The Japanese government and other organizers of the Tokyo Olympics plan to hold a meeting possibly next week to review the policy of capping the number of spectators at 10,000 per venue, officials close to the matter said Friday, as the capital continues to grapple with a resurgence of coronavirus infections.
With just three weeks remaining until the opening of the games, representatives of the organizers could meet as early as Thursday -- the day International Olympic Committee President Thomas Bach is due to arrive in Japan -- to discuss how best to deal with local fans, if the current quasi-state of emergency in Tokyo and other areas is extended, according to the officials.
Tokyo Gov. Yuriko Koike said Friday that holding the Olympics without spectators should be considered as one of the main options, as the capital continues to grapple with potentially another wave of coronavirus infections.
Appearing at a press conference for the first time since being discharged from the hospital on Wednesday following a one-week treatment for what was described as "severe fatigue," Koike reiterated that the games' organizers will need to review the current policy on spectators if the coronavirus situation worsens in Tokyo.
"There is no more important time for Tokyo than now," Koike said, as the capital logged 660 new infections, an increase of roughly 100 cases from a week ago, when medical experts, including the country's top COVID adviser, have called for the games to be held behind closed doors to prevent the virus from spreading.
Seiko Hashimoto, president of the Tokyo Olympic and Paralympic organizing committee, said at a separate press conference that the organizers are "prepared" to go ahead without fans in the stands if the government sets such a policy after analyzing the infection situation.
"I don't know what will happen to the infection situation that changes from day to day, but the organizing committee will be prepared (to hold the games) without spectators and be able to correspond to any policy that may be shown," Hashimoto said.
The five organizing bodies of the Olympics and Paralympics decided late last month that venues can be filled to 50 percent of capacity with a maximum of 10,000 spectators, agreeing that the policy will be reviewed if the coronavirus pandemic situation worsens.
The organizers have already barred the participation of overseas spectators.
A blanket closed-door no-spectator option is one possibility on the table, while another option is setting the cap at 5,000.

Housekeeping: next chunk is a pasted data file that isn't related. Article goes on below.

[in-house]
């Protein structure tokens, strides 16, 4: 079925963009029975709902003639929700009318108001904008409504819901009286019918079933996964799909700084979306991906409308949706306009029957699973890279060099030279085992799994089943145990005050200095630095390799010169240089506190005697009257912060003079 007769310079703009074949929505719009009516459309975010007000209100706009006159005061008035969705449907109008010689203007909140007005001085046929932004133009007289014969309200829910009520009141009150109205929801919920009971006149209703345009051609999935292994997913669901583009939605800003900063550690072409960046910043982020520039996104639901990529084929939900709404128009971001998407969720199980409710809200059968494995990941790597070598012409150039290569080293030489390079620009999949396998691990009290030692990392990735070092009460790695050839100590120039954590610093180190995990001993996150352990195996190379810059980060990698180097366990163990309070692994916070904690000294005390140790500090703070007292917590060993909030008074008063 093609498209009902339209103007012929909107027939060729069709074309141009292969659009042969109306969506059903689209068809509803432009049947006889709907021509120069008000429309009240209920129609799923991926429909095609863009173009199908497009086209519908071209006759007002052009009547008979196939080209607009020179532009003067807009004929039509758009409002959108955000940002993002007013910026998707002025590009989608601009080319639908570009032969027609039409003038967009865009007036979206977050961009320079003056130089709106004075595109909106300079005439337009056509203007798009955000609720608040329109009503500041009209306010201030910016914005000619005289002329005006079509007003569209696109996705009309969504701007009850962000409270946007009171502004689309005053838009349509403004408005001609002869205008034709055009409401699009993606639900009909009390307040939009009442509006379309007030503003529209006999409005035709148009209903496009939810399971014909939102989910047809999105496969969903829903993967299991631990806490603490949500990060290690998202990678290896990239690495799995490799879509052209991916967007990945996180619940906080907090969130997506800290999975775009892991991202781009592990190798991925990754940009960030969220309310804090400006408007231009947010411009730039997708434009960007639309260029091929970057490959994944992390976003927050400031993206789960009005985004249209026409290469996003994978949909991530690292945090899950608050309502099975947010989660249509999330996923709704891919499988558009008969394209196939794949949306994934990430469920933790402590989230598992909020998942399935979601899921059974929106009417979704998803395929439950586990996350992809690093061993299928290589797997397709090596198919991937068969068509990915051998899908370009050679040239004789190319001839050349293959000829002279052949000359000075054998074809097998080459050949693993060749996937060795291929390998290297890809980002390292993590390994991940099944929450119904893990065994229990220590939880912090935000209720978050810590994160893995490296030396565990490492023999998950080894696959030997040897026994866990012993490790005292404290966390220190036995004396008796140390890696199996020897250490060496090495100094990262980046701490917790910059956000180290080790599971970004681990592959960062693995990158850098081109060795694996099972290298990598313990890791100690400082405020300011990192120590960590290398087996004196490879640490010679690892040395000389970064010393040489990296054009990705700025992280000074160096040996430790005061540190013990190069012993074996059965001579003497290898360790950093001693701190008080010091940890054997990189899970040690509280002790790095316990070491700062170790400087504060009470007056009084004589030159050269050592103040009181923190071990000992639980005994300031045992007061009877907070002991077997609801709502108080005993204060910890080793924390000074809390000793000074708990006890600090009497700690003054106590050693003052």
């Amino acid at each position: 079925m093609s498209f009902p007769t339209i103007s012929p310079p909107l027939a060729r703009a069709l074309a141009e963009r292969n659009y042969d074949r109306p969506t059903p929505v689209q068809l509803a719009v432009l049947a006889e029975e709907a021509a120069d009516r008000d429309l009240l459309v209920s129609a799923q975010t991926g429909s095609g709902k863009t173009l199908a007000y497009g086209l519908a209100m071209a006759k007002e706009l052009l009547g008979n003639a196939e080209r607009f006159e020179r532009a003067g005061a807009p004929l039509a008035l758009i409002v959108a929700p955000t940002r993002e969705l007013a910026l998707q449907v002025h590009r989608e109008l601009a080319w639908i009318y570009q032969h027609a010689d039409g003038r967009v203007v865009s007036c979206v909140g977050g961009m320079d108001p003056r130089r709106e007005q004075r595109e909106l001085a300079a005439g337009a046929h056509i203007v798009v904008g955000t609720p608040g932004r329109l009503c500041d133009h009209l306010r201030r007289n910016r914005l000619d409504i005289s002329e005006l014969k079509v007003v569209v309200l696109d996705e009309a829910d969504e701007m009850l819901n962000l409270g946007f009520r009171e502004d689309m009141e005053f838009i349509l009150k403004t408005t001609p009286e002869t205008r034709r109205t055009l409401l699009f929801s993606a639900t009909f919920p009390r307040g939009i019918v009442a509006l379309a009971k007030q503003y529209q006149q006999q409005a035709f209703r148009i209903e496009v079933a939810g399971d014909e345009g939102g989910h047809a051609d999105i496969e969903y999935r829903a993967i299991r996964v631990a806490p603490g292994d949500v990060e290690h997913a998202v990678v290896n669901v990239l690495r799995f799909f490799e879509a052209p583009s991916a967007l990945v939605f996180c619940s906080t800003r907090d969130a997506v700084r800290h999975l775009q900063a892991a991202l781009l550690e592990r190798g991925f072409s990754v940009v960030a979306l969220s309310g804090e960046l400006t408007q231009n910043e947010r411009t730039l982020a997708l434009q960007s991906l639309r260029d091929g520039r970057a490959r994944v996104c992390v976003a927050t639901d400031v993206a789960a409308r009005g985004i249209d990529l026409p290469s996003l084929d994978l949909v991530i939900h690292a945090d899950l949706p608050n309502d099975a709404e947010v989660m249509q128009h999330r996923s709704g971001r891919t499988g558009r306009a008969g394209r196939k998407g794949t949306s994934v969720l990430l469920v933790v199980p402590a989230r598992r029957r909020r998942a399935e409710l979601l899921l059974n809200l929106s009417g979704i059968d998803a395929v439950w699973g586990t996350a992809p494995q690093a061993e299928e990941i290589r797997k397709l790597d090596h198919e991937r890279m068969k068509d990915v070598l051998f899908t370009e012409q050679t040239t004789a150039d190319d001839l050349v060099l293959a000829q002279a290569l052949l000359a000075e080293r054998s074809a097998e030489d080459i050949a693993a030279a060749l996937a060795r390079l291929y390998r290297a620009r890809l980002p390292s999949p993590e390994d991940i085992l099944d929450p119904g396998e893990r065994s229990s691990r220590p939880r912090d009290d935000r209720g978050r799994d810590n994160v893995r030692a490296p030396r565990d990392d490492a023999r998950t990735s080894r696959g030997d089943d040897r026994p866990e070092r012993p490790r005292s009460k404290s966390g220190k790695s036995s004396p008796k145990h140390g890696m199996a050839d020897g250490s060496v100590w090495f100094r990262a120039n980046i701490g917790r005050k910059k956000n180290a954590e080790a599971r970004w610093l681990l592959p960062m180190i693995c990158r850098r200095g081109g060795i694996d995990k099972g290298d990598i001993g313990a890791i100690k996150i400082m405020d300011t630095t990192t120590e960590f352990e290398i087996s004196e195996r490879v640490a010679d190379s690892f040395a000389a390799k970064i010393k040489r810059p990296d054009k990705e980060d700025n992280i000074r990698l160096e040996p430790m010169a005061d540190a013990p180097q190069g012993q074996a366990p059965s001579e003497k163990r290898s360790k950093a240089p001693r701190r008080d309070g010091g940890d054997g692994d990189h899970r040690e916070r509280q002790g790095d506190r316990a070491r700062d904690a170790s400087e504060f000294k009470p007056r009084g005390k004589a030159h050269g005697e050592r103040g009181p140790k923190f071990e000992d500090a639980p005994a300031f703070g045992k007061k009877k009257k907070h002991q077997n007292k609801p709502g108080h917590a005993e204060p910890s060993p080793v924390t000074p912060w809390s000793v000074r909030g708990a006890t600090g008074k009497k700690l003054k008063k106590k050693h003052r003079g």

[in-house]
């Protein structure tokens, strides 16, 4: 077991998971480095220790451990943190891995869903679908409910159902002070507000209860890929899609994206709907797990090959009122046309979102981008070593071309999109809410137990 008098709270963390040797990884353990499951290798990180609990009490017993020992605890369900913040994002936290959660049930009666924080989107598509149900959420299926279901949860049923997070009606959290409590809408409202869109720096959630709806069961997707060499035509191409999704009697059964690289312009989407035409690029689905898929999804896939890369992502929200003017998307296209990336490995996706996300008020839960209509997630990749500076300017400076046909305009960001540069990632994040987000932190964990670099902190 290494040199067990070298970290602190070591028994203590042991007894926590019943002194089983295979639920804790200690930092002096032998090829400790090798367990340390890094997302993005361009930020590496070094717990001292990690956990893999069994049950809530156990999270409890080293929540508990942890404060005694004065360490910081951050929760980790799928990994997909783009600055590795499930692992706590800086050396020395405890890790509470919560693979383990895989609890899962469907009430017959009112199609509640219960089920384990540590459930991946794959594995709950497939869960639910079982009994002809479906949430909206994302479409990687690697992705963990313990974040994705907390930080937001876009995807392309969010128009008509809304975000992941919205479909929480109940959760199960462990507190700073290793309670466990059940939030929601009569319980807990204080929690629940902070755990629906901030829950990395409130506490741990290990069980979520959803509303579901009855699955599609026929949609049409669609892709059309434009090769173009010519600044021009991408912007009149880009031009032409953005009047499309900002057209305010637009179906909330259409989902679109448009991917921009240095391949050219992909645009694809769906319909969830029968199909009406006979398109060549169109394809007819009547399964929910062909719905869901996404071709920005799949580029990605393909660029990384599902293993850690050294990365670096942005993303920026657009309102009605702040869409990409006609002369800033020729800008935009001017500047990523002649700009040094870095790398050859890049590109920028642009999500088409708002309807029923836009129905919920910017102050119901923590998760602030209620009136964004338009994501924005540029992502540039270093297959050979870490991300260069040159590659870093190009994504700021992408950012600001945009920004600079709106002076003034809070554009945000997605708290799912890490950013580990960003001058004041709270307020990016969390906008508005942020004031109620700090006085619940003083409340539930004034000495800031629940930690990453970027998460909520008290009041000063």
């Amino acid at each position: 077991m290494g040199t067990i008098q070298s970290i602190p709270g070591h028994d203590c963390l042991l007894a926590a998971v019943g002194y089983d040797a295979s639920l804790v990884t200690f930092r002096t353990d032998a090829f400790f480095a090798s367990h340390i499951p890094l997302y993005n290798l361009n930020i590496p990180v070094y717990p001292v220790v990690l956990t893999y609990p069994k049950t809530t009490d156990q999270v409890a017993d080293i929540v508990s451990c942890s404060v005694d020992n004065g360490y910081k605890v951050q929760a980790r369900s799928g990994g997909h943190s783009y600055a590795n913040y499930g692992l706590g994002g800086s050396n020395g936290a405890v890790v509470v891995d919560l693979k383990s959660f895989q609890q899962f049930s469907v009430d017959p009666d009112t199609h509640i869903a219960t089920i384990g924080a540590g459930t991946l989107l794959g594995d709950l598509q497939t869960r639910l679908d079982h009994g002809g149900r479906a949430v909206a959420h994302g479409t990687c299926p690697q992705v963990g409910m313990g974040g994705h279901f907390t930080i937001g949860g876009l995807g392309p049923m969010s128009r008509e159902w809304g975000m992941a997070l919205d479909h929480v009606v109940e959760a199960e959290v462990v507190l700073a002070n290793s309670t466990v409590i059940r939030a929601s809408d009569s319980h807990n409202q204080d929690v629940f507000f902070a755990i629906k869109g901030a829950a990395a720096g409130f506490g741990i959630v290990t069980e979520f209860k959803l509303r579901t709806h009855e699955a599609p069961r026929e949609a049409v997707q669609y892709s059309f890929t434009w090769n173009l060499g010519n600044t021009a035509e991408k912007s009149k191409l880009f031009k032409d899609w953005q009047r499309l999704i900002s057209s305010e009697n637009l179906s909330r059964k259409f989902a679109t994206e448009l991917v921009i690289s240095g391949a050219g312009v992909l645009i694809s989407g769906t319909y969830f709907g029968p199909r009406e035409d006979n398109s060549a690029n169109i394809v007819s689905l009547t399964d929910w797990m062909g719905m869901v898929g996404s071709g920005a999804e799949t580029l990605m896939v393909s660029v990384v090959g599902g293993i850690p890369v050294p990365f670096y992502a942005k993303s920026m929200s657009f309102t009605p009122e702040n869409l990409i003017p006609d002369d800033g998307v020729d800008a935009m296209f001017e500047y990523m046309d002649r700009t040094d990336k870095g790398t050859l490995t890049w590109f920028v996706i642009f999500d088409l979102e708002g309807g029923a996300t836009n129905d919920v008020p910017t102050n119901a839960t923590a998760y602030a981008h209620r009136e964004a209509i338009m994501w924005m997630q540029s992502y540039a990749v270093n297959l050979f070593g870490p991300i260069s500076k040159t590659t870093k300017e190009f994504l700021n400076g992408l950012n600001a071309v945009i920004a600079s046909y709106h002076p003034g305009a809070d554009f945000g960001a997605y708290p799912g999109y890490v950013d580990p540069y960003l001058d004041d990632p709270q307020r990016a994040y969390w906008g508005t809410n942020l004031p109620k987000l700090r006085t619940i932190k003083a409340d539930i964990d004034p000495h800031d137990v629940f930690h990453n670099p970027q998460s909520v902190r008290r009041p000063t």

Some officials have floated the idea of banning spectators from certain nighttime events and some at large venues with over 5,000 tickets sold.
The 10,000-spectator attendance cap was set on the premise that the ongoing quasi-state of emergency is lifted.
Daily infections in Tokyo have been climbing since a state of emergency was lifted last month, and the government appeared to have no choice but to extend a quasi-state of emergency covering the capital that is set to expire on July 11.
Under the somewhat lighter measures than a state of emergency, the number of people allowed at sports and other big events is restricted to 50 percent of venue capacity with an upper limit of 5,000 people.
A fresh lottery has been held to reduce the number of tickets by 910,000 to 2.72 million, accounting for about 35 percent of the total seats in venues.
The results of the lottery are scheduled to be released next Tuesday. But the committee could delay the announcement as a recent rebound in COVID-19 cases may require it to further slash the number of ticket holders.
The organizing committee said Friday the opening ceremony on July 23 has been extended by 30 minutes as part of measures to enhance the safety of athletes.
The committee said it has changed the schedule to have the ceremony end at 11:30 p.m. because the extra time will be needed for athletes to march in the stadium, with enough physical distancing between them.
Upon request from the committee, the Defense Ministry said it will mobilize about 8,500 members of the Self-Defense Forces for maintaining security around venues of the Olympics and Paralympics and assisting flag-raising ceremonies.